Mention automation and someone will invariably (and understandably) mention its impact on jobs. There are a lot of opposing views on the subject, of course, but the one thing everyone seems to agree on is that robotics and AI will have a profound impact on human jobs, going forward.
At today’s Delivering the Future event at a fulfillment center south of Seattle, the company announced that it will be teaming with MIT and the Ipsos research firm to determine how these systems will impact work.
The subject is obviously an important one for Amazon. Not only is the retail giant a massive employer, it’s been deploying robotics in its fulfillment centers for over a decade. The direct impact they’ve had on human workers has been the subject of debate ever since. Amazon, naturally, argues that the machines have the effect of removing physical labor burden from human employees.
Critics, on the other hand, have suggested that robots make human jobs more robotic — a potential issue for work that is highly repetitive. There’s also the big question of job numbers. Proponents of automation suggest the technology will create more and better jobs. The opposing view holds that many existing blue collar-jobs will be displaced, and upskilling humans to work with robots is easier said than done.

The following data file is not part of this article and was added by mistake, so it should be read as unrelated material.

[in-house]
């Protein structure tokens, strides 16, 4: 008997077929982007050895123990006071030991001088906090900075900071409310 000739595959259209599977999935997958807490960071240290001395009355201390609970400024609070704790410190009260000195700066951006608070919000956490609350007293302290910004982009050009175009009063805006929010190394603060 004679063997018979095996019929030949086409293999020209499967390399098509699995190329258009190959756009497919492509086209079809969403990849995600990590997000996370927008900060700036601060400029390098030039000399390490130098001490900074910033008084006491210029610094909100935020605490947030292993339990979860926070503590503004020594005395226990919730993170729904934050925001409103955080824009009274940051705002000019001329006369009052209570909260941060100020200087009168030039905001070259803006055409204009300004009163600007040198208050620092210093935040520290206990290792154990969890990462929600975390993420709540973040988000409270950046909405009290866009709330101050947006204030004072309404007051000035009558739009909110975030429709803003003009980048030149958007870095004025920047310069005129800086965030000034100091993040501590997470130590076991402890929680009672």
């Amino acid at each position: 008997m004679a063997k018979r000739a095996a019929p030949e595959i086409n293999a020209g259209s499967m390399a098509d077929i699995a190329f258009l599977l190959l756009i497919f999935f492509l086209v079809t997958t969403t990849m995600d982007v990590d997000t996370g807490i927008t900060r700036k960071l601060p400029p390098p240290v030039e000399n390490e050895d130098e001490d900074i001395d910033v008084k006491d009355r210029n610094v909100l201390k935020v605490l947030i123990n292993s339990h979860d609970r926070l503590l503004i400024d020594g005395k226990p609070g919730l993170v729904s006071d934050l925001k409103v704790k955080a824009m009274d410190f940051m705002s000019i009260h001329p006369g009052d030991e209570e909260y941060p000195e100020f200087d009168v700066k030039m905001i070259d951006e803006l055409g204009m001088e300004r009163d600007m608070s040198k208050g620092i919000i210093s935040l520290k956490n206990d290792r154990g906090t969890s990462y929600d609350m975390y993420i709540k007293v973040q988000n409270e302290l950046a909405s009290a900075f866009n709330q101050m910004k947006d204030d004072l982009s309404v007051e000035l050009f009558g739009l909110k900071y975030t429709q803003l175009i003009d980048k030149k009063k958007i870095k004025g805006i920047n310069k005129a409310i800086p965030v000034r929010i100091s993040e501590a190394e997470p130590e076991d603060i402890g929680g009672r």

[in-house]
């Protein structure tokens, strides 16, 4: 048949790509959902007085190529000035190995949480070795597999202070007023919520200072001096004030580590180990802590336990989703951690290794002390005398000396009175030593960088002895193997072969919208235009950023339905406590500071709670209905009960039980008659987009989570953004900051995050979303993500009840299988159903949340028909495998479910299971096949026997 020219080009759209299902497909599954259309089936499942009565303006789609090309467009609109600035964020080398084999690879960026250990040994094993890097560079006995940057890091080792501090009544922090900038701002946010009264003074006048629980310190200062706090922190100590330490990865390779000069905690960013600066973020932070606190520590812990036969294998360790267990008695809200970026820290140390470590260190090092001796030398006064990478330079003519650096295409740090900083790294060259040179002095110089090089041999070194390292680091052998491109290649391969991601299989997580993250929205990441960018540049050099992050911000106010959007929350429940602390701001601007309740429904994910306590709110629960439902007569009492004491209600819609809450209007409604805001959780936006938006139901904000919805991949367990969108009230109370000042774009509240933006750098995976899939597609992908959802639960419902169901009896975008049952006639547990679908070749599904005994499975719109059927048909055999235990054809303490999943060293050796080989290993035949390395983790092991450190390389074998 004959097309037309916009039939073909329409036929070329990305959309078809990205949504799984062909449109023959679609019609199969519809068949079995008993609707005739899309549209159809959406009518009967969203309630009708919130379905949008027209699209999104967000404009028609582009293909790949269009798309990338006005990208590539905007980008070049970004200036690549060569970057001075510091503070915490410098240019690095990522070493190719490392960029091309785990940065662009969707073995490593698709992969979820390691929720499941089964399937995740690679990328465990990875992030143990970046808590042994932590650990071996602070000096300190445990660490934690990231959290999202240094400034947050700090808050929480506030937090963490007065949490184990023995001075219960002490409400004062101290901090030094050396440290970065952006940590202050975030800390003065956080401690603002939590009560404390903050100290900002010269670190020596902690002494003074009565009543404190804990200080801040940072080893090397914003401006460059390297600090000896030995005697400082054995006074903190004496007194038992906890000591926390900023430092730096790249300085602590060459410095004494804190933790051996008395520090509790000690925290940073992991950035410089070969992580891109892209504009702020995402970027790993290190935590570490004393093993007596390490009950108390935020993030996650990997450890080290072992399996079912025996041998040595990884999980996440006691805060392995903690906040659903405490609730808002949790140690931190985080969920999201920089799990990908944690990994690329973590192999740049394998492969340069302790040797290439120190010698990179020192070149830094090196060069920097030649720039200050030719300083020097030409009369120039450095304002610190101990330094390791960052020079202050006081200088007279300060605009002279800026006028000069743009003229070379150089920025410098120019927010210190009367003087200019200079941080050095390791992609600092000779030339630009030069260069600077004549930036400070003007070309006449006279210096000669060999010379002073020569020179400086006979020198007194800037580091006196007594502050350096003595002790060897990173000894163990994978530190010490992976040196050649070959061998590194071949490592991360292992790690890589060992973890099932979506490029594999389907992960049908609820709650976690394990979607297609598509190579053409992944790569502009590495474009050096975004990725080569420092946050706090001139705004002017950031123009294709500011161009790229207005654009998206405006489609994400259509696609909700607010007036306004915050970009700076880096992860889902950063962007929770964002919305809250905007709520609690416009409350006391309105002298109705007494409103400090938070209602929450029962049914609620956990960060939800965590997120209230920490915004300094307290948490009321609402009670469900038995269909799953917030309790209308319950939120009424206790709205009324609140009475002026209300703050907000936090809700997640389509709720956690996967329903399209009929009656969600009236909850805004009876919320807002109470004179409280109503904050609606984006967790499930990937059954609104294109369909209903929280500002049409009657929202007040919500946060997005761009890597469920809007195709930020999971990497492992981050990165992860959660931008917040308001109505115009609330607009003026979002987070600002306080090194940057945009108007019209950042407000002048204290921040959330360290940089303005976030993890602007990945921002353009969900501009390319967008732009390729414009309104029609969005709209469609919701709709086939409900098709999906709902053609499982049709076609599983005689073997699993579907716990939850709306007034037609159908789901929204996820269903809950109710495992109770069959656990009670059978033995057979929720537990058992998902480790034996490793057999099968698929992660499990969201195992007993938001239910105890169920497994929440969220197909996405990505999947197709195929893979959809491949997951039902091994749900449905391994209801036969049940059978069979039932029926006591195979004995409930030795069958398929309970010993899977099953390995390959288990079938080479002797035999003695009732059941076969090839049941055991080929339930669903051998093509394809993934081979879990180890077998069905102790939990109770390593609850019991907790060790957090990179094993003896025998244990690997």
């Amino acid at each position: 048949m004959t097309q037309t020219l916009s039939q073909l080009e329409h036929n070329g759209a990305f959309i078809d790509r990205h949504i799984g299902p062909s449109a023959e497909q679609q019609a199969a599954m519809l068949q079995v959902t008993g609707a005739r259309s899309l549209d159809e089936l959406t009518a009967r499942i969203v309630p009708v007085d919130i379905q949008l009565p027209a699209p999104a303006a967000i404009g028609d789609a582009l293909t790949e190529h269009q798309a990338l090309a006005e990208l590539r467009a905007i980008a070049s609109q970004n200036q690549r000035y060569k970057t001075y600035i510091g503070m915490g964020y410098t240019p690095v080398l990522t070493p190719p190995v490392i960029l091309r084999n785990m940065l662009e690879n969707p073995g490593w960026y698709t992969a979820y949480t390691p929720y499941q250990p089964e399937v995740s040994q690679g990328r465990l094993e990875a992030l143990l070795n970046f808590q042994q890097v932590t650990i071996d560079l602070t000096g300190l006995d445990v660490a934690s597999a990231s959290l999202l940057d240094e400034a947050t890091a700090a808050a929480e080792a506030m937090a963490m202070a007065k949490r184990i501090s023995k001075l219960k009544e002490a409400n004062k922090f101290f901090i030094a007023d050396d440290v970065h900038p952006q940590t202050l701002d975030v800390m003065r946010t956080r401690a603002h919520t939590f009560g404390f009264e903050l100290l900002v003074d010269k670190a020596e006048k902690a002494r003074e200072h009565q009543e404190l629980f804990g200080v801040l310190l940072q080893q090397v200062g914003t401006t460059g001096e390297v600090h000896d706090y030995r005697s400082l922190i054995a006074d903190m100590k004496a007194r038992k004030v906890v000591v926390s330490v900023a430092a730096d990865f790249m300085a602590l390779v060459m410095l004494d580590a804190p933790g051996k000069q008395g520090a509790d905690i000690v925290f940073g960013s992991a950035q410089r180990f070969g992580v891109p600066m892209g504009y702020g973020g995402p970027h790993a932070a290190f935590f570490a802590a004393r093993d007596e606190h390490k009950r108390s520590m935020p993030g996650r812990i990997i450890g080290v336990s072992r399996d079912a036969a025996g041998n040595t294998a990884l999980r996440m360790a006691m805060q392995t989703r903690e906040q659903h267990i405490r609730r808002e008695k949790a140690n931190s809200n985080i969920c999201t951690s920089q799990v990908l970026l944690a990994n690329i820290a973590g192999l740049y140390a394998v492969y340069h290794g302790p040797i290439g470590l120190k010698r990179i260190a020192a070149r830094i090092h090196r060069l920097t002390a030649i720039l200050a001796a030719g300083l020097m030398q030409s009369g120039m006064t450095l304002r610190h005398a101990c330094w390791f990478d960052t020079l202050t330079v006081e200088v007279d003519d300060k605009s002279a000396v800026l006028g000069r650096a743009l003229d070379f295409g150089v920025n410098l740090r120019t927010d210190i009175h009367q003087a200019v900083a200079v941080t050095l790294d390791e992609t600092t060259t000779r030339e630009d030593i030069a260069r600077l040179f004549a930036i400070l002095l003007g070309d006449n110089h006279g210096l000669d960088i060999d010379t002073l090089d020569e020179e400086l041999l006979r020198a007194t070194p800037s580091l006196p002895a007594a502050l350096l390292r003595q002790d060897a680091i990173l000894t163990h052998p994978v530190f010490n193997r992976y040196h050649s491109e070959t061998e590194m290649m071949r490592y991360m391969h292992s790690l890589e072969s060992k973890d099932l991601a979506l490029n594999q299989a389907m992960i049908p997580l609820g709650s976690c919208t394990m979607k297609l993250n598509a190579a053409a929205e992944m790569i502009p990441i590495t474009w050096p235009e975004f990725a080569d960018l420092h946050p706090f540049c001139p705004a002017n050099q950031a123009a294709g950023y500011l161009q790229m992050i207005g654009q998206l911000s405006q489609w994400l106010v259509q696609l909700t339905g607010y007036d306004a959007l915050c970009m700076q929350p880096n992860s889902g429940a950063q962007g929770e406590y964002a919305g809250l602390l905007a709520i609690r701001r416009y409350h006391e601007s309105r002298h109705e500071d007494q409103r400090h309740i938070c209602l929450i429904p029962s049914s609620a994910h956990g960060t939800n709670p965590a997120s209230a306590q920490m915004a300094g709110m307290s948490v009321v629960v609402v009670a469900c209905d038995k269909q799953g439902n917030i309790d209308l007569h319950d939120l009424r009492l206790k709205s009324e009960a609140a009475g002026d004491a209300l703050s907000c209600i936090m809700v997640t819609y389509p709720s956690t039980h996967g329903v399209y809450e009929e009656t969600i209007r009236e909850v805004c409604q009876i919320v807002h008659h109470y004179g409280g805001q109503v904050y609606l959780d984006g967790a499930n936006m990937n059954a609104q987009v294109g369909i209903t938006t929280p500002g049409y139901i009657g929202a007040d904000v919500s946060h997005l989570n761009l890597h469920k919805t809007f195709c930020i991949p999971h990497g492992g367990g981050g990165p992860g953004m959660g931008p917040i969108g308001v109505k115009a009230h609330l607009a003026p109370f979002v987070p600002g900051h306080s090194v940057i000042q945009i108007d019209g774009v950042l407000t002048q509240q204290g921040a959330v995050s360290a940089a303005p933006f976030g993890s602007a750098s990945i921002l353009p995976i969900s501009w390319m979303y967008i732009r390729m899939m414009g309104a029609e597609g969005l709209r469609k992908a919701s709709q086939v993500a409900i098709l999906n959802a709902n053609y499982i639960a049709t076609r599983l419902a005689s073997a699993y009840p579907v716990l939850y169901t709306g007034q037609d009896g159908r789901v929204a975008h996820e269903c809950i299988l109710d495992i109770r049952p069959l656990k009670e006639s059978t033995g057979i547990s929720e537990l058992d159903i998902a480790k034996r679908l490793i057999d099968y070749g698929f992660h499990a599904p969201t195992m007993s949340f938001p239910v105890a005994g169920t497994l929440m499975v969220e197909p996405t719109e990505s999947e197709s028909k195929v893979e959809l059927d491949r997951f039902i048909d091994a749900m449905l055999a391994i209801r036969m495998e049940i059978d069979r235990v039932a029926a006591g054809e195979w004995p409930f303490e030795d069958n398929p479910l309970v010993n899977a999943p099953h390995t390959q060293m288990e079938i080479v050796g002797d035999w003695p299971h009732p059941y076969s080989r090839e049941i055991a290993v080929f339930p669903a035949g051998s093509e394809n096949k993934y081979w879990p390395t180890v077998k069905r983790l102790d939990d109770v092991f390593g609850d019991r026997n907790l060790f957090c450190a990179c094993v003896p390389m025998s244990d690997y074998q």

The study seems less concerned with actual job numbers, and more with how human employees and the public feel about the inevitable increase of robotics and AI in warehouses, manufacturing facilities and other industrial settings.
Amazon Robotics’ Chief Technologist Tye Brady did, however, address the question of job numbers ahead of today’s event, noting:
We have more than 750,000 mobile robots in our operations and thousands of other robotic systems that help move, sort, identify and package customer orders. It’s taken us more than 10 years to reach this scale. During that time, Amazon has hired hundreds of thousands of employees to work in our operations. We take a purpose-driven approach to how we design and deploy technology at our facilities and we consistently prioritize using robots to support safety and ease everyday tasks for our employees.
The study will applied to key facets of robotic developments, including the discipline of human-robot interaction (HRI), a field that pretty much does what it says on the tin.
“The key to effective teamwork is building a shared understanding of what our partners will do and what they will need to be successful,” says MIT’s Julie Shah “Our research shows that the best way to optimize human-robot team performance is to develop robots that are active collaborators in helping a human to learn about their capabilities, limitations and behaviors.”